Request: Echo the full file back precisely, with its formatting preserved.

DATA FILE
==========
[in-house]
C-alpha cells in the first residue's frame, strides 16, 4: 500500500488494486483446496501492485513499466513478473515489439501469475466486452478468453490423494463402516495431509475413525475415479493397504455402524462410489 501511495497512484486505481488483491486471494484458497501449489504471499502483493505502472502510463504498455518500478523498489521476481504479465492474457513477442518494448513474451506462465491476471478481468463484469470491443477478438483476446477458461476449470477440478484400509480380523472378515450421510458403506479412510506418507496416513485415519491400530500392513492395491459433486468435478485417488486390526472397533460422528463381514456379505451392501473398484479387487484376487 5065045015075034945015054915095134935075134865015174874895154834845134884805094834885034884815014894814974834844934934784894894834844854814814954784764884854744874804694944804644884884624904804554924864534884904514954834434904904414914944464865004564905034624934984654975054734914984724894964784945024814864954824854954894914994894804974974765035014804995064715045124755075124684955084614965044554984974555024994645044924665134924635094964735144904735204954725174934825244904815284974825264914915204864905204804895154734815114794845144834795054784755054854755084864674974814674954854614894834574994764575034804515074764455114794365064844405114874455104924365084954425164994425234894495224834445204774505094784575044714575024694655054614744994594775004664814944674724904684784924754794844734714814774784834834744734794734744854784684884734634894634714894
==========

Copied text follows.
[in-house]
C-alpha cells in the first residue's frame, strides 16, 4: 500500500488494486483446496501492485513499466513478473515489439501469475466486452478468453490423494463402516495431509475413525475415479493397504455402524462410489 501511495497512484486505481488483491486471494484458497501449489504471499502483493505502472502510463504498455518500478523498489521476481504479465492474457513477442518494448513474451506462465491476471478481468463484469470491443477478438483476446477458461476449470477440478484400509480380523472378515450421510458403506479412510506418507496416513485415519491400530500392513492395491459433486468435478485417488486390526472397533460422528463381514456379505451392501473398484479387487484376487 5065045015075034945015054915095134935075134865015174874895154834845134884805094834885034884815014894814974834844934934784894894834844854814814954784764884854744874804694944804644884884624904804554924864534884904514954834434904904414914944464865004564905034624934984654975054734914984724894964784945024814864954824854954894914994894804974974765035014804995064715045124755075124684955084614965044554984974555024994645044924665134924635094964735144904735204954725174934825244904815284974825264914915204864905204804895154734815114794845144834795054784755054854755084864674974814674954854614894834574994764575034804515074764455114794365064844405114874455104924365084954425164994425234894495224834445204774505094784575044714575024694655054614744994594775004664814944674724904684784924754794844734714814774784834834744734794734744854784684884734634894634714894